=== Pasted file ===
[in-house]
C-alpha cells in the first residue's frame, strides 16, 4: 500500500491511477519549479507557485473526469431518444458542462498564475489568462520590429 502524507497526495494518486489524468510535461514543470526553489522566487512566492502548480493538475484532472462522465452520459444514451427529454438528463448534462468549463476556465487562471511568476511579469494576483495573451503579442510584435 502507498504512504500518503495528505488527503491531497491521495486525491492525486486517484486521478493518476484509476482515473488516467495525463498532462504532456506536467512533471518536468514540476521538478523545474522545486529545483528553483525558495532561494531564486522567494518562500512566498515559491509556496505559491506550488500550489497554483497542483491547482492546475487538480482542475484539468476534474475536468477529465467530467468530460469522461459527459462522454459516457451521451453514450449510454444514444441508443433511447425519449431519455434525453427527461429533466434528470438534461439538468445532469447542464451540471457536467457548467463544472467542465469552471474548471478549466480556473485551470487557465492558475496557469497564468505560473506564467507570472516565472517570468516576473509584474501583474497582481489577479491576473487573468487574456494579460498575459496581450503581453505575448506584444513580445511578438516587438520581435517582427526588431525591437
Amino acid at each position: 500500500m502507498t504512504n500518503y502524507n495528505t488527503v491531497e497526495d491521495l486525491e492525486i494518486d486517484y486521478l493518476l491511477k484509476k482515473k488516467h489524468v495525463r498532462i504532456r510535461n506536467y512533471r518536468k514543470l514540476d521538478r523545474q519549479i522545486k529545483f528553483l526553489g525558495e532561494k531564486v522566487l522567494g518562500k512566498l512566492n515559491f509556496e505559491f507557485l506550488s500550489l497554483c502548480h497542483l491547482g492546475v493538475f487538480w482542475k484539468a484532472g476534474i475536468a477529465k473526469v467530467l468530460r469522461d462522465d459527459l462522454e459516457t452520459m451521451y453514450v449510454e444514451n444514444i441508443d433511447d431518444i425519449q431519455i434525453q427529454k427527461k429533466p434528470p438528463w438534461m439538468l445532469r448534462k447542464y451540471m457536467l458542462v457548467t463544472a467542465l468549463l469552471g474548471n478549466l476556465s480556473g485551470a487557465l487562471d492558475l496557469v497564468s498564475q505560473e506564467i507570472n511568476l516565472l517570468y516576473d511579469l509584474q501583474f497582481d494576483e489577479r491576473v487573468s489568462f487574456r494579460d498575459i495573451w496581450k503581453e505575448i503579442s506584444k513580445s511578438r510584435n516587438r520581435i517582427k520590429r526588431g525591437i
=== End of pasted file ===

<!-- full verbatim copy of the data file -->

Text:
[in-house]
C-alpha cells in the first residue's frame, strides 16, 4: 500500500491511477519549479507557485473526469431518444458542462498564475489568462520590429 502524507497526495494518486489524468510535461514543470526553489522566487512566492502548480493538475484532472462522465452520459444514451427529454438528463448534462468549463476556465487562471511568476511579469494576483495573451503579442510584435 502507498504512504500518503495528505488527503491531497491521495486525491492525486486517484486521478493518476484509476482515473488516467495525463498532462504532456506536467512533471518536468514540476521538478523545474522545486529545483528553483525558495532561494531564486522567494518562500512566498515559491509556496505559491506550488500550489497554483497542483491547482492546475487538480482542475484539468476534474475536468477529465467530467468530460469522461459527459462522454459516457451521451453514450449510454444514444441508443433511447425519449431519455434525453427527461429533466434528470438534461439538468445532469447542464451540471457536467457548467463544472467542465469552471474548471478549466480556473485551470487557465492558475496557469497564468505560473506564467507570472516565472517570468516576473509584474501583474497582481489577479491576473487573468487574456494579460498575459496581450503581453505575448506584444513580445511578438516587438520581435517582427526588431525591437
Amino acid at each position: 500500500m502507498t504512504n500518503y502524507n495528505t488527503v491531497e497526495d491521495l486525491e492525486i494518486d486517484y486521478l493518476l491511477k484509476k482515473k488516467h489524468v495525463r498532462i504532456r510535461n506536467y512533471r518536468k514543470l514540476d521538478r523545474q519549479i522545486k529545483f528553483l526553489g525558495e532561494k531564486v522566487l522567494g518562500k512566498l512566492n515559491f509556496e505559491f507557485l506550488s500550489l497554483c502548480h497542483l491547482g492546475v493538475f487538480w482542475k484539468a484532472g476534474i475536468a477529465k473526469v467530467l468530460r469522461d462522465d459527459l462522454e459516457t452520459m451521451y453514450v449510454e444514451n444514444i441508443d433511447d431518444i425519449q431519455i434525453q427529454k427527461k429533466p434528470p438528463w438534461m439538468l445532469r448534462k447542464y451540471m457536467l458542462v457548467t463544472a467542465l468549463l469552471g474548471n478549466l476556465s480556473g485551470a487557465l487562471d492558475l496557469v497564468s498564475q505560473e506564467i507570472n511568476l516565472l517570468y516576473d511579469l509584474q501583474f497582481d494576483e489577479r491576473v487573468s489568462f487574456r494579460d498575459i495573451w496581450k503581453e505575448i503579442s506584444k513580445s511578438r510584435n516587438r520581435i517582427k520590429r526588431g525591437i